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Multimodal design can be applied in manifold interdisciplinary fields, from developing Web sites to planning dinner parties. This part of the book focuses on applying multimodal design within the context of “new” media education and practice, from the perspectives of both the design process and the users’ engagement with the works.
This distributed, interdisciplinary project explores the resilient aspects of European culture, which can improve quality of life in the turbulent conditions of the 21st century. The project stimulates the development of a resilient culture by researching and producing cultural forms that fuse tradition and innovation (e.g. alternate reality games, biomimetic designs, urban gardening initiatives) and by creating opportunities for participation by a wide public in interactive events and experiments.
Southeast from the river with the highest power of all rivers, the kind that conceives its force by keeping up a slow flow appearance, the kind that ciaries ancient myths and mighty memories, the kind that provides spiritual and electrical energy, it is there, in the jungled urban sprawl, in the plains beneath the mightiest mountains, the case of Edmond A.
A "glitch" usually fixes itself in the amount of time it takes for it to be noticed in the first place, whether as a scrambled cable television delay, a page-loading error on an internet browser or a jumble of pixels on an ATM interface. Glitch: Designing Imperfection consists of over 200 glitch images grabbed, composed and provoked by artists who present these complex fragments of color and lines as thought-provoking mistakes that merit being considered in an aesthetic sense, no matter if as art or as advertising.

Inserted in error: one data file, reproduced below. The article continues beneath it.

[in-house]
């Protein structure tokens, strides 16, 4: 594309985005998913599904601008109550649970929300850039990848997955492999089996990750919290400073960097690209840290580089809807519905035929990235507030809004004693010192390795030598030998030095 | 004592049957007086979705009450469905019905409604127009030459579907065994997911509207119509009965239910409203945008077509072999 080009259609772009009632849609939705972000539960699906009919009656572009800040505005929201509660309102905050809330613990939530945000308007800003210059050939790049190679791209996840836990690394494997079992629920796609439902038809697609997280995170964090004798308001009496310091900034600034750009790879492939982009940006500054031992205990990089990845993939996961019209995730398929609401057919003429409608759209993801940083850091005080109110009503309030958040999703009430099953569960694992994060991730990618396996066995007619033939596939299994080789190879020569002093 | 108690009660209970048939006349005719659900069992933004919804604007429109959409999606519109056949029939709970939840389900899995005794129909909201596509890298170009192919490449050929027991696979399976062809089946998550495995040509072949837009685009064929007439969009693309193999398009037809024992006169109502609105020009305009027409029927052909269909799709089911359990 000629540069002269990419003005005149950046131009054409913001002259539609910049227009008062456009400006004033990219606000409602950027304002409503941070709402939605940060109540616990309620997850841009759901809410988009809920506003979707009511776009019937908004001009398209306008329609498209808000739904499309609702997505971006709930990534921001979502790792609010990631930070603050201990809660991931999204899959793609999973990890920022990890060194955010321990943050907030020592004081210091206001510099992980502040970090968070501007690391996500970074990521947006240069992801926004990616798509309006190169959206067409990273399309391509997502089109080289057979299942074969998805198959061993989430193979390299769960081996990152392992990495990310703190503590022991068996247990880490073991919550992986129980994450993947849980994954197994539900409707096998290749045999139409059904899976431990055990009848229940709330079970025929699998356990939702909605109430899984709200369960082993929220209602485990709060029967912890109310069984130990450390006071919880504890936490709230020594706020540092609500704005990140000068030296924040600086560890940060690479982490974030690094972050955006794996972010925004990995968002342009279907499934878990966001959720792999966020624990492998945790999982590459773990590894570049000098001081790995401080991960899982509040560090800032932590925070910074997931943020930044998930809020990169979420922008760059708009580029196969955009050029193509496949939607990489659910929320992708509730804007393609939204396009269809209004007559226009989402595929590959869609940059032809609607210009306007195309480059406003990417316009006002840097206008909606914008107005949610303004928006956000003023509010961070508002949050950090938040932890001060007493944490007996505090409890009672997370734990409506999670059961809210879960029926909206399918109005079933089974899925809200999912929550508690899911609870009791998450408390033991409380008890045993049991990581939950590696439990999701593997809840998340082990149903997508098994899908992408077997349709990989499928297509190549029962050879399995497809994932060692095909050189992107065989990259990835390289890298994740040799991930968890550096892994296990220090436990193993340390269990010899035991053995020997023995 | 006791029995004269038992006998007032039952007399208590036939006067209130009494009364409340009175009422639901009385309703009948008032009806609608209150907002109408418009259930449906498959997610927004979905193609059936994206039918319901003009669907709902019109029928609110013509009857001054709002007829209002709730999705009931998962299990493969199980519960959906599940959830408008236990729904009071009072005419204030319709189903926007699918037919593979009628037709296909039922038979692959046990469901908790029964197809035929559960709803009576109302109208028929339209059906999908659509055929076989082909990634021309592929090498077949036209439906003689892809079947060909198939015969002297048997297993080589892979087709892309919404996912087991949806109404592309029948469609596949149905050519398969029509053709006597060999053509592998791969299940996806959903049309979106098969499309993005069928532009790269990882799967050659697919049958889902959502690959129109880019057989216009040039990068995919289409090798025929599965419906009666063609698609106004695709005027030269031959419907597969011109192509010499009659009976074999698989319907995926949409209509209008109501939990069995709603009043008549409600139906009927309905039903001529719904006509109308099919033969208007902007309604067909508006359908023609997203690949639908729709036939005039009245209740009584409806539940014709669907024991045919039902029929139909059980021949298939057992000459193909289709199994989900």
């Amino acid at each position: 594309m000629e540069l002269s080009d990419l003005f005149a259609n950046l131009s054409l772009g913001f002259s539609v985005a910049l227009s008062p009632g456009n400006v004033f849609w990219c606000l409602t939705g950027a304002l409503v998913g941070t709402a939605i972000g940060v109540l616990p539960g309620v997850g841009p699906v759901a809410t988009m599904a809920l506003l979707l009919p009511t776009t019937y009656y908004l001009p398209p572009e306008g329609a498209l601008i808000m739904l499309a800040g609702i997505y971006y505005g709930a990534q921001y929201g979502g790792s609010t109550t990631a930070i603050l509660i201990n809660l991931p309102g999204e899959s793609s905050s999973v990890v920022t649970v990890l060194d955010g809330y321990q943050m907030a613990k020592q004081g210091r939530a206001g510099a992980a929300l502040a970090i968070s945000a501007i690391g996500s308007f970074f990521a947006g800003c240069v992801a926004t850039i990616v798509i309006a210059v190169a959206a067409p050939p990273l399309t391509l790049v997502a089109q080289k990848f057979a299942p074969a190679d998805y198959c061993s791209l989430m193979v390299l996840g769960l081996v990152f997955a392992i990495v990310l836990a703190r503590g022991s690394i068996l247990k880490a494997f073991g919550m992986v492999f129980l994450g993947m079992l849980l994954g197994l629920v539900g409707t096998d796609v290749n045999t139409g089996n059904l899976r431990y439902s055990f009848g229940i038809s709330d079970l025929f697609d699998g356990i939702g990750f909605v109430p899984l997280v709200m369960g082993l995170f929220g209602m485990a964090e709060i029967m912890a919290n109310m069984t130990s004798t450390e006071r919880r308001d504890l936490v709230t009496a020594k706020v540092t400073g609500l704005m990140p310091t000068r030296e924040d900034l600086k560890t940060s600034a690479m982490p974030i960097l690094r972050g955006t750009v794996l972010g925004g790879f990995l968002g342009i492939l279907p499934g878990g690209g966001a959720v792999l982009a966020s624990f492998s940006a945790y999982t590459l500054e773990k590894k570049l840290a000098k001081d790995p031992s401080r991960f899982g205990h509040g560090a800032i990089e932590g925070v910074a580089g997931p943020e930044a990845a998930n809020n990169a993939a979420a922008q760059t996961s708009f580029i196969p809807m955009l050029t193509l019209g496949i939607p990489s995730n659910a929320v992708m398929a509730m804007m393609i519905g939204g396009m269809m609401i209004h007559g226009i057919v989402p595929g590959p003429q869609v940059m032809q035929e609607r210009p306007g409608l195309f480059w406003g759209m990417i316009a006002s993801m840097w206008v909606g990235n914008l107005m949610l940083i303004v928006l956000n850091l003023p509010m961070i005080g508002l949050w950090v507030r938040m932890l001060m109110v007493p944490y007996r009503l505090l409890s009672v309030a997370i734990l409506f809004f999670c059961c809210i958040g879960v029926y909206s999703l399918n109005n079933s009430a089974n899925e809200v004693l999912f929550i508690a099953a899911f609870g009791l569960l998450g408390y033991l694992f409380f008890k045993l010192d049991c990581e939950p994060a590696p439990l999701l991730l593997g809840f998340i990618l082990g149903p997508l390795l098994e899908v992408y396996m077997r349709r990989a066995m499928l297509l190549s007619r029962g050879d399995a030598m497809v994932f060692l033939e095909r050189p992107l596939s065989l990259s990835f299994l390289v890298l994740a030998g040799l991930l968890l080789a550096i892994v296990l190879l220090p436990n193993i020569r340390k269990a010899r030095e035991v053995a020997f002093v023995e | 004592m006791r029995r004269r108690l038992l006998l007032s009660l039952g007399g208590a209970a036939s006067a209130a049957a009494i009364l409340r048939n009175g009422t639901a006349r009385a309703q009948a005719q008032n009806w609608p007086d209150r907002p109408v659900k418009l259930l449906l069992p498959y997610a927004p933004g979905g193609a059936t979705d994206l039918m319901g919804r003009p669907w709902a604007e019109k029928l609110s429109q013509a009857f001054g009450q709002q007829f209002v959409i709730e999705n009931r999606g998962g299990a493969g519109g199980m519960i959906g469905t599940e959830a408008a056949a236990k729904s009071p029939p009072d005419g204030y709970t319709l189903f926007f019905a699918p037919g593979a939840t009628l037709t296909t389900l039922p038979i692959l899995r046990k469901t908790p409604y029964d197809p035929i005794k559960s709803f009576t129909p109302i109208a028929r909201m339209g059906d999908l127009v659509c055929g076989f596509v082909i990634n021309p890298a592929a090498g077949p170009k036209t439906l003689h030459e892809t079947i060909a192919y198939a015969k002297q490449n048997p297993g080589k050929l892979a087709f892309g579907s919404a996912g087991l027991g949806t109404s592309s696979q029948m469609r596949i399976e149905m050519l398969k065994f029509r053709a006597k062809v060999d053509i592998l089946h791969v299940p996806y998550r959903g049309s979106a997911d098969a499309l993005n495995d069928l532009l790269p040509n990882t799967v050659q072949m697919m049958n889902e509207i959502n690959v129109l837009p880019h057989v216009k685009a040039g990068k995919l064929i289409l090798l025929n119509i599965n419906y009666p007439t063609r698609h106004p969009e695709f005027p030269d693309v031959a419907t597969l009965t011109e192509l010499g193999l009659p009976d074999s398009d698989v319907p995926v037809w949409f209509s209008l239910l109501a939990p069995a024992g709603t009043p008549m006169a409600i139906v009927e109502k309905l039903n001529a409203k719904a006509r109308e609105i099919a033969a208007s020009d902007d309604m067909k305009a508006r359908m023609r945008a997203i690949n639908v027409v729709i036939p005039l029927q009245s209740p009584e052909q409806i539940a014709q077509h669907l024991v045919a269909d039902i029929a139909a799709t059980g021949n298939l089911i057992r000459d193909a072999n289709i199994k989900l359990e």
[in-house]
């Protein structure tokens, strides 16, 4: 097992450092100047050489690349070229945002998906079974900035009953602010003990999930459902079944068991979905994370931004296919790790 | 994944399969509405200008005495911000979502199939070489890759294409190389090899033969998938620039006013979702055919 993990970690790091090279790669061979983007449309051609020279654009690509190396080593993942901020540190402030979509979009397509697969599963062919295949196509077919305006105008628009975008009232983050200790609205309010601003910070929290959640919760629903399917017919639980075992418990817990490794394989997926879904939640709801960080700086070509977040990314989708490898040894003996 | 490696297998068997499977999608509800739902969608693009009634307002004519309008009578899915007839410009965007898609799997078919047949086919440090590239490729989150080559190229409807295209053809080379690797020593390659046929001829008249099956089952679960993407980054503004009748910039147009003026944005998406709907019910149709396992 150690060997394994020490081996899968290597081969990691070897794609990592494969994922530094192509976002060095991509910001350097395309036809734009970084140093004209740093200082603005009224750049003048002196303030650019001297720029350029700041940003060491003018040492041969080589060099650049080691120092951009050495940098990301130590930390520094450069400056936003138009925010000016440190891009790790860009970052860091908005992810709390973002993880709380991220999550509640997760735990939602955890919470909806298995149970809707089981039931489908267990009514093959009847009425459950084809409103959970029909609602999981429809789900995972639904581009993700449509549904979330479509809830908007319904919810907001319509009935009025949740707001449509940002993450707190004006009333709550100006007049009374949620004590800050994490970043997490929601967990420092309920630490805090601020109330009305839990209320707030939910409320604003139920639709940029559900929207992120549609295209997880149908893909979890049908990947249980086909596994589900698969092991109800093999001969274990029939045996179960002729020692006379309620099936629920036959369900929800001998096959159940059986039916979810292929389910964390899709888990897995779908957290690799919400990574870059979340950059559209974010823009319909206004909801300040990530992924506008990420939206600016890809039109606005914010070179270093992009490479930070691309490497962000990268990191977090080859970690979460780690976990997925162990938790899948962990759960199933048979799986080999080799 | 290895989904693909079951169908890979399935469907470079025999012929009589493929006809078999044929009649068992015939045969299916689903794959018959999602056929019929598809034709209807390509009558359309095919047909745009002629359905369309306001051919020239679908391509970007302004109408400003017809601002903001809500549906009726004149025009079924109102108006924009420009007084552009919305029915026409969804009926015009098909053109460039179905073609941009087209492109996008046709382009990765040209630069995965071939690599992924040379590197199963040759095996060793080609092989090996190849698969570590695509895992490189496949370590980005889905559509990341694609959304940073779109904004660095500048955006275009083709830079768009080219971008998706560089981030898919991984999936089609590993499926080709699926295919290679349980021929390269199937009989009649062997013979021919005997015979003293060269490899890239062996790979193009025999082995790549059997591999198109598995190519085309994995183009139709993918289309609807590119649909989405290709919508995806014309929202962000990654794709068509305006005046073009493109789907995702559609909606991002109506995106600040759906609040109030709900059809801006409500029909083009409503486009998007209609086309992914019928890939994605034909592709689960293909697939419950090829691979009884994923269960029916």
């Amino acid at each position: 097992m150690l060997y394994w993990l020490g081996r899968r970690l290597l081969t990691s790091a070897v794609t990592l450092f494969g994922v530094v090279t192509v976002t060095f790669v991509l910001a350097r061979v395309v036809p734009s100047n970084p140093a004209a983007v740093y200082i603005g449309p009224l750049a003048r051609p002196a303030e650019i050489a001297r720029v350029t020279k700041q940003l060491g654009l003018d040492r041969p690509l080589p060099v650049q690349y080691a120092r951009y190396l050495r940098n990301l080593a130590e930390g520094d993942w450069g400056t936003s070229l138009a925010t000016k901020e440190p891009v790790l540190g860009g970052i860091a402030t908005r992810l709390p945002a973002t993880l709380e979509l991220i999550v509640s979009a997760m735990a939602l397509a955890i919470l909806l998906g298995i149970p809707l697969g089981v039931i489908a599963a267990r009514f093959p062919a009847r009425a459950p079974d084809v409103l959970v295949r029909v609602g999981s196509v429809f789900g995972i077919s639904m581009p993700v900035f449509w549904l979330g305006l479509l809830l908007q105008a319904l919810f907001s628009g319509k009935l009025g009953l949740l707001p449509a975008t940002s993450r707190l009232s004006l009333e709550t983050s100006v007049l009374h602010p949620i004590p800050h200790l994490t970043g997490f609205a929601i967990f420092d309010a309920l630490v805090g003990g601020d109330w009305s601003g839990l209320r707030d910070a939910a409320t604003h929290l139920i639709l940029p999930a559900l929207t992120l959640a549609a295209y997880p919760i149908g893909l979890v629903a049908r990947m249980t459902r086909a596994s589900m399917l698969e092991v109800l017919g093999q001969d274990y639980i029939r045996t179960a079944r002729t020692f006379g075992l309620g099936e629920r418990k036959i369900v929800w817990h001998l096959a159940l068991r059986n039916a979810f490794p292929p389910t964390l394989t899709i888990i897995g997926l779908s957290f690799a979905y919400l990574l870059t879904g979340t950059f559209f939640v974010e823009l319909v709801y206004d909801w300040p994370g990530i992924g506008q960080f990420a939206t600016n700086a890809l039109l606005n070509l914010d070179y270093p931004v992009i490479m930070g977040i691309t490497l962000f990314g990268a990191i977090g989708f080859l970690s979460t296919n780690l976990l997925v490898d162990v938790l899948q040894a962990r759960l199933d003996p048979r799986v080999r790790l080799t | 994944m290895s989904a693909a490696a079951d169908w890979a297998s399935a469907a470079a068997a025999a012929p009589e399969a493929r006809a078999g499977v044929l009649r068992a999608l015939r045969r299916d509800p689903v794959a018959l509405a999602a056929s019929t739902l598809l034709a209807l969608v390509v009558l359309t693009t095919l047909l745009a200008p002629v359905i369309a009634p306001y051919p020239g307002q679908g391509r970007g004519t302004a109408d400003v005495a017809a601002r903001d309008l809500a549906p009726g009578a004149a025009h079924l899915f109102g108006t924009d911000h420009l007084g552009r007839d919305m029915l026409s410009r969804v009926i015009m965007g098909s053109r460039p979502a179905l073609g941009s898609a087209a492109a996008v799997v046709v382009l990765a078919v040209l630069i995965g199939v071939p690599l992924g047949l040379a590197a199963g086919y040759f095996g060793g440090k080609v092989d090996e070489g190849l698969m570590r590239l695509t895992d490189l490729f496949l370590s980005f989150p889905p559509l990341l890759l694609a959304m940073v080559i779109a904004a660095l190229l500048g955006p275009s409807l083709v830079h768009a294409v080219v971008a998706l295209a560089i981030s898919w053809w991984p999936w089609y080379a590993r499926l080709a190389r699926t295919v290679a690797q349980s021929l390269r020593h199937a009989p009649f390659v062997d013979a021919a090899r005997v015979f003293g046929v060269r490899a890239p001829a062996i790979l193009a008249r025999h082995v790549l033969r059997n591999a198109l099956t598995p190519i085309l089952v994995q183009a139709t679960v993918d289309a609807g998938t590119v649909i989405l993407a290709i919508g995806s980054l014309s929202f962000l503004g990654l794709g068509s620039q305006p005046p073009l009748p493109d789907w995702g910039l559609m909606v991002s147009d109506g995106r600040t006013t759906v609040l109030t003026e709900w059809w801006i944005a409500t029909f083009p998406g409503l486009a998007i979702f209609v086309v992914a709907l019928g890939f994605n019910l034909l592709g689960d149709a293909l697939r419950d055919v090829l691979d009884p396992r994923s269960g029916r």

Open space events enable the participants themselves to shape the agenda, allowing everyone involved to present and discuss issues that are most important to them. There is no passive consumption of knowledge, only proactive participation, learning and sharing. Open space events may not be suitable for all workshops, but its principles can be applied in a broad range of situations, regardless of topic or teaching method.
This paper describes the situations that have given rise to the formation of FoAM, a cultural laboratory based in Brussels and Amsterdam, and looks at the issues around public perception and reflection on multidisciplinary projects. Since the challenges and successes of collaborative projects can be best illustrated through case studies, due to a lack of conclusive “how to” manuals, I will discuss TGarden, a research and production project for responsive environments in mixed reality.
Mixed Reality design at FoAM is motivated by the conviction that living spaces (including materials, clothing, built or grown artifacts, and architectures) should not be designed as static or predefined structures. Rather, we approach them as malleable, alive entities able to be influenced and shaped by the activities occurring within and around them.